Accumulation of lipids Fatty change



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Accumulation of lipids

Fatty change

This refers to abnormal accumulation of fat of triglyceride type within parenchymal cells. It is an example of reversible (non-lethal) cell injury and is often seen in the liver because of the central role of this organ in fat metabolism.



Free fatty acids are transported to the liver from two sources:

  1. Adipose tissue.

  2. Ingested food.

In the liver these fatty acids are esterified to triglycerides. Release of triglycerides from the liver requires their association with carrier proteins (apoproteins). Such complexes circulate in blood as lipoproteins. Excess accumulation of triglycerides within the liver (fatty change) may result from defects in any one of the above steps from entry to, till their exit from the hepatocytes.

1. Alcohol may induce a number of such defects through alterations in mitochondrial; and microsomal functions.

2. CCl4 and protein malnutrition act by decreasing apoproteins synthesis.
3. Anoxia (hypoxia) inhibits fatty acid oxidation.

4. Starvation increases fatty acid mobilization from peripheral stores.



Gross features:

In the liver mild fatty change shows no gross changes, but with progressive accumulation, the organ enlarges and become increasingly yellow, soft and greasy to touch.



Microscopic features: In the early stages there are small fat vacuoles around the nucleus.

With progression the vacuoles fuse together creating large clear space that displaces the nucleus to the periphery. Fatty change may also be seen within myocardial cells e.g. in ischemia and myocarditis.

The latter may be seen, as a complication of diphtheria.

The above examples refer to accumulations of triglycerides.

Accumulations may involve cholesterol and its esters within:


  1. Smooth muscle cells and macrophages that is located within the intima of arteries in atherosclerosis.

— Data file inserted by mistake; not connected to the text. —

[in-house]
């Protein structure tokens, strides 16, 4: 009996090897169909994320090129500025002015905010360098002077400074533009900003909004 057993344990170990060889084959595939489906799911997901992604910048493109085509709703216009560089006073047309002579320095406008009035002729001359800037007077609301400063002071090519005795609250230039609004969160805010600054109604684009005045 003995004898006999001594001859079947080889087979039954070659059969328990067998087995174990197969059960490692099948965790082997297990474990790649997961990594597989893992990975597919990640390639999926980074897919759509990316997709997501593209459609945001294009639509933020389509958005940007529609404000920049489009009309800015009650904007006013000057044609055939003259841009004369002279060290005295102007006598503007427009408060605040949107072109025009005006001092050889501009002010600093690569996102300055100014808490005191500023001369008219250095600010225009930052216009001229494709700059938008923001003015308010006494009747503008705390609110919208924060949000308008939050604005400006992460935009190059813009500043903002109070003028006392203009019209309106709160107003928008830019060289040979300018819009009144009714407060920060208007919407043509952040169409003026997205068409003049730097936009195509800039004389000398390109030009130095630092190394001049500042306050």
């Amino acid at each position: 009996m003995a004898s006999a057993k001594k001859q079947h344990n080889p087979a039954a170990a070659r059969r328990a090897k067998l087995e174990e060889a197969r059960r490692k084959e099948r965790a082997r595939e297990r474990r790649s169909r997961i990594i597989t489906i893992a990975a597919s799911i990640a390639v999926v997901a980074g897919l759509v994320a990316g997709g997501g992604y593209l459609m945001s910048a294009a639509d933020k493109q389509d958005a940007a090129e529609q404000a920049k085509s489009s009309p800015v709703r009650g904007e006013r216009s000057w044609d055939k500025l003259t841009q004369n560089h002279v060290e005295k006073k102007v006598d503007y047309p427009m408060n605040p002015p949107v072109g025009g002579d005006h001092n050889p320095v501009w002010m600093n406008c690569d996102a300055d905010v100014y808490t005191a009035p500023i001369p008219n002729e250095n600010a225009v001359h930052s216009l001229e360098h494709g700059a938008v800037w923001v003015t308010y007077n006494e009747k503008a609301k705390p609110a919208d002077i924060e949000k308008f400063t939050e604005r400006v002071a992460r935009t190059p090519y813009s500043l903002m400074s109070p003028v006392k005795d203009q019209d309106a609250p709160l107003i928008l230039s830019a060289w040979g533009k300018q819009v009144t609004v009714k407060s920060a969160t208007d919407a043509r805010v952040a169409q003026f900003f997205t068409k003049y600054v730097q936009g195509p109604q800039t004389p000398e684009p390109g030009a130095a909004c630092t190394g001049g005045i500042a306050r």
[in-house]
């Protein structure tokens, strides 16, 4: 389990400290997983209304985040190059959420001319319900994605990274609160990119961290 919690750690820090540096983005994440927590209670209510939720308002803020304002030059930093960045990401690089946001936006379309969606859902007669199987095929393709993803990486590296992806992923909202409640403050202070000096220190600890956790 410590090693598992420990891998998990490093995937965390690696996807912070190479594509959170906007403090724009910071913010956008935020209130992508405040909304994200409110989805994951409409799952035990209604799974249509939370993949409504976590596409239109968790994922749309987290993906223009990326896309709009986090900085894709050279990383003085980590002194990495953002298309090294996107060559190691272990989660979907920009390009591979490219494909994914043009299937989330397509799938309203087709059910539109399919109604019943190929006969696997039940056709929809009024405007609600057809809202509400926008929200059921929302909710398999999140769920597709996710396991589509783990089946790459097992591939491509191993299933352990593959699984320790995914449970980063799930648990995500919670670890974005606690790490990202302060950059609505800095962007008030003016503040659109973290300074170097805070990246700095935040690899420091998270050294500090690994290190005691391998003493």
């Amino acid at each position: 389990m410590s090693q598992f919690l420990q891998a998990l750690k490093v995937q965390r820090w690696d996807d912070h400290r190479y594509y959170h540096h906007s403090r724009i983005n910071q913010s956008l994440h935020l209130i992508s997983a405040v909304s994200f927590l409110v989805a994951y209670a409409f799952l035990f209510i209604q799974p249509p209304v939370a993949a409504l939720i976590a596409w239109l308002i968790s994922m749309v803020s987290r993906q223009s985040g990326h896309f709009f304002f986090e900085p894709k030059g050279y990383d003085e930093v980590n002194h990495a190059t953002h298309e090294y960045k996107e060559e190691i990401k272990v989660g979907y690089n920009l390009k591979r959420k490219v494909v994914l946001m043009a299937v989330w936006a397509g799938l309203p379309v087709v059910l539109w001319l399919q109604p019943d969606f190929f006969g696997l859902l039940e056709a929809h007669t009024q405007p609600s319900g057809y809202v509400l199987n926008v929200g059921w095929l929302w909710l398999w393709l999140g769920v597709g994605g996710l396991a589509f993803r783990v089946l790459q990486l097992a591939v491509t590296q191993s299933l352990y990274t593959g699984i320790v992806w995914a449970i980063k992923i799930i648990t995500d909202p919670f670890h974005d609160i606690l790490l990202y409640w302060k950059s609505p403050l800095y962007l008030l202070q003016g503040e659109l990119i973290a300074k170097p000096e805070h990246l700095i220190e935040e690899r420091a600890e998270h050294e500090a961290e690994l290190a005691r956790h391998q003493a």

2. Macrophages in the acquired and hereditary hyperlipidemias; in such cases the accumulations are usually seen within the subcutaneous connective tissues of the skin and in tendons producing masses known as xanthomas.


Protein accumulations

This occurs principally in the:



  1. Epithelial cells of proximal convoluted renal tubules e.g. in cases of proteinuria.

  2. Plasma cells, these cells are actively engaged in immunoglobulin synthesis (antibody-formation) and may become overloaded with its own products.

Glycogen accumulations

Accumulation of glycogen within the cytoplasm is seen as clear cytoplasmic vacuoles. PAS (periodic acid-Schiff reagent) stain is routinely used for its demonstration (appears as red to violet in color).



Diabetes mellitus causes glycogen accumulation within the epithelial cells of distal renal tubules producing virtual clearing of their cytoplasm. Similar accumulations occur in the cells of the liver, heart and islet cells of Langerhans within the pancreas.

In glycogen storage diseases there is genetically determined defects in certain enzymes concerned with glycogen metabolism; glycogen (normal and abnormal) cannot be metabolized. This leads to massive accumulation of glycogen within the cells with subsequent cell injury.



Accumulations of complex lipids and carbohydrates

These accumulate principally within the reticulo-endothelial cells. Examples include:



  1. Mucopolysaccharidoses.

  2. Gaucher disease.

  3. Tay-Sachs disease.

  4. Niemann-piek disease.